A handful of external hard drives makes a great basic back-up system for home users
The first rule of building a back-up routine is to make sure your original data and backups are not stored in the same place. Picture a scenario in which your house is flooded. How would you recover your photos if your Lightroom library and your backup were both on the same drive? You couldn’t.
Even the simplest setup needs to ensure two sets of data are kept far apart – at least in different parts of your house, but if you can, preferably in different buildings. You should also make a point of building back-up points into your weekly routine. Ideally you should back up every day, but this isn’t always practical and it’s easy to forget. Add an event to the OS X Calendar or Reminders apps to pop up an alert at least once a week, prompting you to back things up manually. You don’t need any specific software to create a backup. You can simply connect an external drive or use the SD slot in the iMac or MacBook Pro to attach a removable storage device and drag across the folders you want to secure, using Finder.
Make sure the pointer icon bears a ‘+’ in a green arrow before dropping the copied files onto the destination media to ensure they are duplicated rather than moved. (If this doesn’t appear, hold å while dragging.) If you have space, copy across your whole User folder. But if not then at least copy your Documents, Desktop and media folders.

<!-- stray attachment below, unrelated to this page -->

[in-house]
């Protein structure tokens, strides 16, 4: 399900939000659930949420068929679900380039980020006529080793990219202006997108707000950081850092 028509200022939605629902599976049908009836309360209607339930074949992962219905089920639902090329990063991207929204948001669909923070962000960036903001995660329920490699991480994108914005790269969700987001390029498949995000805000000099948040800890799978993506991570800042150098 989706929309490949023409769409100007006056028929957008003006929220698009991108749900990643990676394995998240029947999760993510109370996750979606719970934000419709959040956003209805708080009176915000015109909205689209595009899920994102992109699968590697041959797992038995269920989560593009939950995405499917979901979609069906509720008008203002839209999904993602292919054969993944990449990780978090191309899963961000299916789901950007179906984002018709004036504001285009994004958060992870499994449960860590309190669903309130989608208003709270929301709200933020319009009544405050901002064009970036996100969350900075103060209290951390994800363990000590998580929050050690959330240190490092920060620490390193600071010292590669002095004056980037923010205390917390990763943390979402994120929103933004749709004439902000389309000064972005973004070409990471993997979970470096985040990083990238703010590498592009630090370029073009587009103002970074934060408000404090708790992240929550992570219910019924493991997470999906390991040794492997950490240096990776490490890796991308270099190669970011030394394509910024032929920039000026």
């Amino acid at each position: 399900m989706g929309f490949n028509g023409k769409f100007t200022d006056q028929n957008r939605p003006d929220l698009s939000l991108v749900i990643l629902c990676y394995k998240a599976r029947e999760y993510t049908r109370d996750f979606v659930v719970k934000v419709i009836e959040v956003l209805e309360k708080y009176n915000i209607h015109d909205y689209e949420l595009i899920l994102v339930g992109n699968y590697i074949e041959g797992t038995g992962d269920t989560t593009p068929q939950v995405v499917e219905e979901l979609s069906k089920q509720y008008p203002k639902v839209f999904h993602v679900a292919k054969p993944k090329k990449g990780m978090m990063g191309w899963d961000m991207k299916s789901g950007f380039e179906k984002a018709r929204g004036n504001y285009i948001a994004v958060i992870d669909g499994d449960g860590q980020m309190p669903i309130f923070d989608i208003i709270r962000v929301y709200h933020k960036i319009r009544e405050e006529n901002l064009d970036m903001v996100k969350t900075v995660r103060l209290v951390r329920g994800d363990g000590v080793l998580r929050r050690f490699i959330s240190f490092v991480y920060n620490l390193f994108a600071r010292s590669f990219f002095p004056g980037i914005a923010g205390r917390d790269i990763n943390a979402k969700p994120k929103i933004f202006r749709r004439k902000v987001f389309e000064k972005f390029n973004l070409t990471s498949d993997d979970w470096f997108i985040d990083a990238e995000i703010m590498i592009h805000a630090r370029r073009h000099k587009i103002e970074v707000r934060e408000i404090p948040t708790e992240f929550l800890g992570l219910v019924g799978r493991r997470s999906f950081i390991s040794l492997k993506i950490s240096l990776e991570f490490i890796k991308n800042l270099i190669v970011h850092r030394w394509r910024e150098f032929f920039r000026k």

It’s good practice to have more than one destination media and to rotate between them. So, if you can afford two or three inexpensive external drives label them so you can tell them apart and use them in sequence so you aren’t ever wiping out your only backup each week when you create a new one. You will also have incremental backups, by working this way, allowing you to reinstate files from different points in time. It’s a really cheap solution too. At the time of writing, scan.co.uk is selling 2TB Samsung 2.5-inch drives for £71 and Amazon is selling them for £64 with free delivery for Prime members).
Time Machine takes the pain out of backing up by running in the background.